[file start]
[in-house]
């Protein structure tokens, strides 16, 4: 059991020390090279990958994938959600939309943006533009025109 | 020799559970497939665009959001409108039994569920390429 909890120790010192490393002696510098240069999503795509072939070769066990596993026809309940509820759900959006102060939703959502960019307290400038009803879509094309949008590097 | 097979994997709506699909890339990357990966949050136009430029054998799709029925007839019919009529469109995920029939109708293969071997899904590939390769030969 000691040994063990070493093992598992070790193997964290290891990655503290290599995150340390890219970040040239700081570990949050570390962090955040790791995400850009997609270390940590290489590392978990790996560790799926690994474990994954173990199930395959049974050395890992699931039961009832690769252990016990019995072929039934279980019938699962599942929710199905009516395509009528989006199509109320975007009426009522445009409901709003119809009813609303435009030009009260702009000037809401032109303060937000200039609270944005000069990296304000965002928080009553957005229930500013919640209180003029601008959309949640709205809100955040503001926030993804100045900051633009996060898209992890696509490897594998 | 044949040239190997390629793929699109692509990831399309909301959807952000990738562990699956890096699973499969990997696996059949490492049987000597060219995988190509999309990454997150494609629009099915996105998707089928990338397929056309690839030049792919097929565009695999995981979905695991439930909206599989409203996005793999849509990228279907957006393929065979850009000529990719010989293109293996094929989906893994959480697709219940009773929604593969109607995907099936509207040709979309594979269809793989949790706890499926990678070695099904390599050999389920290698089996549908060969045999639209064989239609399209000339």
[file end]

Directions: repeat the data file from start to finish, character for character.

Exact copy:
[in-house]
């Protein structure tokens, strides 16, 4: 059991020390090279990958994938959600939309943006533009025109 | 020799559970497939665009959001409108039994569920390429 909890120790010192490393002696510098240069999503795509072939070769066990596993026809309940509820759900959006102060939703959502960019307290400038009803879509094309949008590097 | 097979994997709506699909890339990357990966949050136009430029054998799709029925007839019919009529469109995920029939109708293969071997899904590939390769030969 000691040994063990070493093992598992070790193997964290290891990655503290290599995150340390890219970040040239700081570990949050570390962090955040790791995400850009997609270390940590290489590392978990790996560790799926690994474990994954173990199930395959049974050395890992699931039961009832690769252990016990019995072929039934279980019938699962599942929710199905009516395509009528989006199509109320975007009426009522445009409901709003119809009813609303435009030009009260702009000037809401032109303060937000200039609270944005000069990296304000965002928080009553957005229930500013919640209180003029601008959309949640709205809100955040503001926030993804100045900051633009996060898209992890696509490897594998 | 044949040239190997390629793929699109692509990831399309909301959807952000990738562990699956890096699973499969990997696996059949490492049987000597060219995988190509999309990454997150494609629009099915996105998707089928990338397929056309690839030049792919097929565009695999995981979905695991439930909206599989409203996005793999849509990228279907957006393929065979850009000529990719010989293109293996094929989906893994959480697709219940009773929604593969109607995907099936509207040709979309594979269809793989949790706890499926990678070695099904390599050999389920290698089996549908060969045999639209064989239609399209000339």